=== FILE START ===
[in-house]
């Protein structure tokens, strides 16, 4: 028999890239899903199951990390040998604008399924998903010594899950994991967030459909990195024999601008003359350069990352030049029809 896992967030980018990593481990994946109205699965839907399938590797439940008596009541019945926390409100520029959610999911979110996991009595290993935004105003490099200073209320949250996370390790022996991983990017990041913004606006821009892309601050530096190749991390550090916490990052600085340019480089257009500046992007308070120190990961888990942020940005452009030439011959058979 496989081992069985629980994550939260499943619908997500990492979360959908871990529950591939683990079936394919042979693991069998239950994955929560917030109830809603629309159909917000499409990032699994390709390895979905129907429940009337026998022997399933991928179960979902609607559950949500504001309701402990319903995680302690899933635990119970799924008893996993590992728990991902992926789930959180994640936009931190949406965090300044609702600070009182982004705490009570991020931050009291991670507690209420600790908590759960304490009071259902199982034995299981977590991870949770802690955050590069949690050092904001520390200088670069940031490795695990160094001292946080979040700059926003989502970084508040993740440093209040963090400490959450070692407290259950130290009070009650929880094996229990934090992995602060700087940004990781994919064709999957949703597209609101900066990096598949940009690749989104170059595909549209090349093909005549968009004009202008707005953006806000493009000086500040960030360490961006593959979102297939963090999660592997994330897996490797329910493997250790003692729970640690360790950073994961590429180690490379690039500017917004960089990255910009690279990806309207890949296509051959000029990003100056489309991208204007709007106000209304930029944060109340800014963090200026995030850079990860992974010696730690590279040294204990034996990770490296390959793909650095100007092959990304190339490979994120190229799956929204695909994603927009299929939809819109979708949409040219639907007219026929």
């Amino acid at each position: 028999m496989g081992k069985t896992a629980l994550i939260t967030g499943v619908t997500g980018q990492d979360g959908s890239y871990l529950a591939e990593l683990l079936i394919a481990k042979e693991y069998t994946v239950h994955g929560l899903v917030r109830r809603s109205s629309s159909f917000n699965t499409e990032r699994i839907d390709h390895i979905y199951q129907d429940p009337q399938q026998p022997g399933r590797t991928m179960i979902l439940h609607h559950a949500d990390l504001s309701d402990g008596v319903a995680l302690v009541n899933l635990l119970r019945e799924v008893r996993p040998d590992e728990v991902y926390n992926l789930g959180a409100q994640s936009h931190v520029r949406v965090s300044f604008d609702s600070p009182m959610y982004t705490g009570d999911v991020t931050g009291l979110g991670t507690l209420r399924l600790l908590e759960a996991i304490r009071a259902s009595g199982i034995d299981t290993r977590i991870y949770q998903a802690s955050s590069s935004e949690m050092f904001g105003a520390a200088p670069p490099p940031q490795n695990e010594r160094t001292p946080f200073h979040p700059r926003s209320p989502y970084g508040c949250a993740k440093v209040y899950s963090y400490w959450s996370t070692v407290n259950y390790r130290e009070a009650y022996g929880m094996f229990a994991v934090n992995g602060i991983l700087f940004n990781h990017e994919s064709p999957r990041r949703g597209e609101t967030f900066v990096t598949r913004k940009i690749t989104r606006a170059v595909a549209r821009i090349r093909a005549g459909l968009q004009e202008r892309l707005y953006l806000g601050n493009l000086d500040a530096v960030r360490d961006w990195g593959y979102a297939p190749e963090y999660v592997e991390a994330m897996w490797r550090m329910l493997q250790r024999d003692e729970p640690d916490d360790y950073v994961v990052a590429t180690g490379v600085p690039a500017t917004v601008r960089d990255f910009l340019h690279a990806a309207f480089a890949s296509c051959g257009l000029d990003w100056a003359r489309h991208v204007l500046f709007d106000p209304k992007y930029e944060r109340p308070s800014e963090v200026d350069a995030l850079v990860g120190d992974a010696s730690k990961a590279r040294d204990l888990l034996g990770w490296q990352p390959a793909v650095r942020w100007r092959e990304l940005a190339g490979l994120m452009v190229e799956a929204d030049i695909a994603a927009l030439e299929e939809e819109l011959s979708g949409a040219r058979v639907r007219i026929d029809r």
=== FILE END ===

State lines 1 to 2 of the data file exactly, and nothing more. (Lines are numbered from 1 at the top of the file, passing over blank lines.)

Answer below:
[in-house]
């Protein structure tokens, strides 16, 4: 028999890239899903199951990390040998604008399924998903010594899950994991967030459909990195024999601008003359350069990352030049029809 896992967030980018990593481990994946109205699965839907399938590797439940008596009541019945926390409100520029959610999911979110996991009595290993935004105003490099200073209320949250996370390790022996991983990017990041913004606006821009892309601050530096190749991390550090916490990052600085340019480089257009500046992007308070120190990961888990942020940005452009030439011959058979 496989081992069985629980994550939260499943619908997500990492979360959908871990529950591939683990079936394919042979693991069998239950994955929560917030109830809603629309159909917000499409990032699994390709390895979905129907429940009337026998022997399933991928179960979902609607559950949500504001309701402990319903995680302690899933635990119970799924008893996993590992728990991902992926789930959180994640936009931190949406965090300044609702600070009182982004705490009570991020931050009291991670507690209420600790908590759960304490009071259902199982034995299981977590991870949770802690955050590069949690050092904001520390200088670069940031490795695990160094001292946080979040700059926003989502970084508040993740440093209040963090400490959450070692407290259950130290009070009650929880094996229990934090992995602060700087940004990781994919064709999957949703597209609101900066990096598949940009690749989104170059595909549209090349093909005549968009004009202008707005953006806000493009000086500040960030360490961006593959979102297939963090999660592997994330897996490797329910493997250790003692729970640690360790950073994961590429180690490379690039500017917004960089990255910009690279990806309207890949296509051959000029990003100056489309991208204007709007106000209304930029944060109340800014963090200026995030850079990860992974010696730690590279040294204990034996990770490296390959793909650095100007092959990304190339490979994120190229799956929204695909994603927009299929939809819109979708949409040219639907007219026929």